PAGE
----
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Getting married? Consider what will happen if it doesn't work.

Washington state couples who are on the verge of marriage are wise to prepare realistically for the possibility that their unions will not work. Although it is not easy to discuss divorce at the beginning of a marriage, the complexity of financial realities today requires at least a very comprehensive discussion about money.

Couples should thoroughly discuss finances before getting married, even if they are not going to draft a prenuptial agreement. Topics include debt, retirement accounts, life insurance, attitudes about spending and saving. The question of where to live is also highly relevant to a discussion of finances.

Couples should communicate early and regularly regarding money management. Each individual needs to take an active role in the family finances so that he or she understands his or her respective financial situation in the event of divorce.

It is a good idea for each person to keep records of assets they bring into the marriage to ensure equitable distribution in the event that the marriage fails. In the event of a divorce, it can be difficult to get old statements showing pre-marriage account balances, and keeping these copies in a safe place can help prove that an individual owned assets prior to marriage.

Experts also recommend that each person maintain his or her own access to credit. Income can decrease significantly following divorce, potentially making it harder to obtain credit.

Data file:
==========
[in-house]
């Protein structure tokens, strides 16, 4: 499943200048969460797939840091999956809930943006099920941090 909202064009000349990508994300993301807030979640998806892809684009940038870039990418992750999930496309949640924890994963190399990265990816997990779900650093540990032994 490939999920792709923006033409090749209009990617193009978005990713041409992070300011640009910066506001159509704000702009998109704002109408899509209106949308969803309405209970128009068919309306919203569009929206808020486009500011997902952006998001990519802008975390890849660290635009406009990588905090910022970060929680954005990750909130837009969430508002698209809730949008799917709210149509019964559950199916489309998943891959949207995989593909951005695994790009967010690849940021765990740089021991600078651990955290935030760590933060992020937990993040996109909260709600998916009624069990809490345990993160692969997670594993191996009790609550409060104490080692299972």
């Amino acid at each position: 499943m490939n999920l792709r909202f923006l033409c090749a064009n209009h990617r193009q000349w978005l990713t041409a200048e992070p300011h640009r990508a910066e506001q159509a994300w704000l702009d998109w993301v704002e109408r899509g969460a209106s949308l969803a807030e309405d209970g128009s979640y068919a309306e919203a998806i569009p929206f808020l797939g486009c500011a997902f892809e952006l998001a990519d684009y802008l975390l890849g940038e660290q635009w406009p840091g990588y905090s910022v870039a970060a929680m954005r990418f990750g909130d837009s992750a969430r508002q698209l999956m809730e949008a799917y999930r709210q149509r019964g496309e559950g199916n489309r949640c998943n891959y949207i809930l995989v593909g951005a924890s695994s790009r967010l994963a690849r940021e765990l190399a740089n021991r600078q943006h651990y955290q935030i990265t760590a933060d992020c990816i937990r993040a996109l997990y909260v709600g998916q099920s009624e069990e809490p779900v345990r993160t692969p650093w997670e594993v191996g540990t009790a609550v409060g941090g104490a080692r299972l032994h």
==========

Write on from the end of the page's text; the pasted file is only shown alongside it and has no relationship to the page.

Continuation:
Couples should also make sure to have both spouses' names on all marital accounts, so that each spouse has access to money earned while married. Having access to money for living expenses can help divorcing couples stay out of court.

Experts also strongly advise that couples who have children purchase life insurance for each parent. In the event that one spouse dies, the other parent will be in a better financial position to care for the kids.

Divorce rates are lower now than they have ever been. Still, approximately 10 percent of all marriages break up within five years and approximately 25 percent of all marriages end within 10 years. Although every newly married couple wants to believe that their union will last, the statistics indicate that for a certain number of people, this will not be the case. Given the fact that divorce is still quite common, couples are wise to structure their finances accordingly.

Source: The Wall Street Journal, "Easing the sting of divorce," June 15, 2012

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